Behavioral Effects of Social Security Policies on Benefit Claiming, Retirement and Saving

Published: 2012


This paper specifies three behavioral variants of a structural model of retirement and saving to bring predicted Social Security claiming rates closer to the rates observed in the data. The model, estimated with Health and Retirement Study data, is used to examine three potential policies: increasing early entitlement age, increasing normal retirement age, and eliminating payroll taxes after normal retirement age. Behavioral responses to increasing early entitlement age and eliminating the payroll tax are not affected by the behavioral variant used. Predicted effects of increasing the normal retirement age exhibit more sensitivity. Heterogeneity shapes the responses to these policy changes.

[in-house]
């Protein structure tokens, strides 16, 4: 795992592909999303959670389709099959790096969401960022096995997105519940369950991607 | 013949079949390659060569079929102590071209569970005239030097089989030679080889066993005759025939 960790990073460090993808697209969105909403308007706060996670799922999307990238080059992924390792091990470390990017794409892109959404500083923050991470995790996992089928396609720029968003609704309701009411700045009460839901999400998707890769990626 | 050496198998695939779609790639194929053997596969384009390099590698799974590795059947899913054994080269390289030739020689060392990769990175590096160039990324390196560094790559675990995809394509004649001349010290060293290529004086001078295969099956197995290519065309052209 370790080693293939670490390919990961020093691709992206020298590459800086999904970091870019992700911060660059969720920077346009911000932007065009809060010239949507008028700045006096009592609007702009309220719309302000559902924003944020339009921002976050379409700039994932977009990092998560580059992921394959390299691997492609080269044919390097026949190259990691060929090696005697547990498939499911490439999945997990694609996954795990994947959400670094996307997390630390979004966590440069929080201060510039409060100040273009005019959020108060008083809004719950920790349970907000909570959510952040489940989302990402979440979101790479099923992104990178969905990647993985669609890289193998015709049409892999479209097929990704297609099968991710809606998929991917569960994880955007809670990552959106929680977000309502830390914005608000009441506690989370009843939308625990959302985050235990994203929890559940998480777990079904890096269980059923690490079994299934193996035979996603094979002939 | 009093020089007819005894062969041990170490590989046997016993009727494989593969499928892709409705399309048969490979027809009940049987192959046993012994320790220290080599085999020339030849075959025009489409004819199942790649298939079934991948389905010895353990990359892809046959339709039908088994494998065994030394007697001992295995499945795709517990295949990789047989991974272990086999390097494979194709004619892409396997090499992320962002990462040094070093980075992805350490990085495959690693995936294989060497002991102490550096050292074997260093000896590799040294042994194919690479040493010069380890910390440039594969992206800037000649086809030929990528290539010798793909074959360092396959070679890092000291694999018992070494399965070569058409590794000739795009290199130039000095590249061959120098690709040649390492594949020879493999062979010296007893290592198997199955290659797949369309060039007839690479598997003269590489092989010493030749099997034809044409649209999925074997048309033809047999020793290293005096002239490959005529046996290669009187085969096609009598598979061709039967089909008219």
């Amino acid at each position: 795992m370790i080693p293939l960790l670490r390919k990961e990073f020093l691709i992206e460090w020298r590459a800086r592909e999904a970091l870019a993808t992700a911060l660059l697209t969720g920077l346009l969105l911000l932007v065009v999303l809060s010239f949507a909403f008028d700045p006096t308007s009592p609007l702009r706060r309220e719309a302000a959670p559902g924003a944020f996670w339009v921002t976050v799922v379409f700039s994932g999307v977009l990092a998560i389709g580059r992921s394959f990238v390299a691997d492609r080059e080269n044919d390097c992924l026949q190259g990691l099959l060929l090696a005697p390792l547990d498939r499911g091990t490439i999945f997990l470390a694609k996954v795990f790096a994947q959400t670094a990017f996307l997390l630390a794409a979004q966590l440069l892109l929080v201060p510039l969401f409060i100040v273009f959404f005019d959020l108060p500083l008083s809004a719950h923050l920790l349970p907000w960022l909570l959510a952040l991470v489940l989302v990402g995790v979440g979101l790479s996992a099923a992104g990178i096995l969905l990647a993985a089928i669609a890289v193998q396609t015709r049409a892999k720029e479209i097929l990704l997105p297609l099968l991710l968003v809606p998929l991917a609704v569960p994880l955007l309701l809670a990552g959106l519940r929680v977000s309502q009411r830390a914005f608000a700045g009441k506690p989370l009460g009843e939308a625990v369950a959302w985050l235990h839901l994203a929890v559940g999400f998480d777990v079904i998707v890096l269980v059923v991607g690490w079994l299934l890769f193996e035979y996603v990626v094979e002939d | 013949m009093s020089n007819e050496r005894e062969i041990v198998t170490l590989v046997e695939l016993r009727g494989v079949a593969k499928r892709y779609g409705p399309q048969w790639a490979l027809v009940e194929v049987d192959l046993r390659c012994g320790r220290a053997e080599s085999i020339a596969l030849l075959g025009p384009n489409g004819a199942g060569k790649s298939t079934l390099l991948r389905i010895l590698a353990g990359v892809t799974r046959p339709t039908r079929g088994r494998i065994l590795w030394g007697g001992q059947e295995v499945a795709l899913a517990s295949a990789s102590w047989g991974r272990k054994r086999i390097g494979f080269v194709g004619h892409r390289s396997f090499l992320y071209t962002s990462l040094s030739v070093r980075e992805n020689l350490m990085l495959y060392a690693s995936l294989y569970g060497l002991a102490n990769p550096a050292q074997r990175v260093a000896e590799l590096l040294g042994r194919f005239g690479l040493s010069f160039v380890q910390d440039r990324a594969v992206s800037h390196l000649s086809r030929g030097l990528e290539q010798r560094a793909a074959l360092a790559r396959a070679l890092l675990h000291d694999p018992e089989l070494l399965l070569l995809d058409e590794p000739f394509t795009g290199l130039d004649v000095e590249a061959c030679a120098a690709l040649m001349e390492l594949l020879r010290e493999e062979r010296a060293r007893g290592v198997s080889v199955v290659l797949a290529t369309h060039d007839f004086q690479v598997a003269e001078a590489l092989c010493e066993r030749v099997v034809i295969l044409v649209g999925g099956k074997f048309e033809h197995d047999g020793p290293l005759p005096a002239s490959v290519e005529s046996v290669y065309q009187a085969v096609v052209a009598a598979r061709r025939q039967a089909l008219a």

Key Findings

    • We use a retirement model that includes Social Security benefit claiming as an outcome to determine the effects of proposed changes to Social Security.
    • Increasing the early entitlement age to 64 increases full-time employment at ages 62 and 63 by approximately 12 percentage points. The spike in retirement from full-time work, which presently occurs at age 62, would be shifted to age 64 by this change.
    • Increasing the normal retirement age to 67 for those who had an age 65 normal retirement age increases full-time work by substantially less than the increases caused by raising the early entitlement age.
    • Eliminating the payroll tax after the normal retirement age reduces full-time work by between 0.5 and 1 percent between age 60 and age 64 and increases full-time work by between 1 and 2 percent at age 65 and thereafter.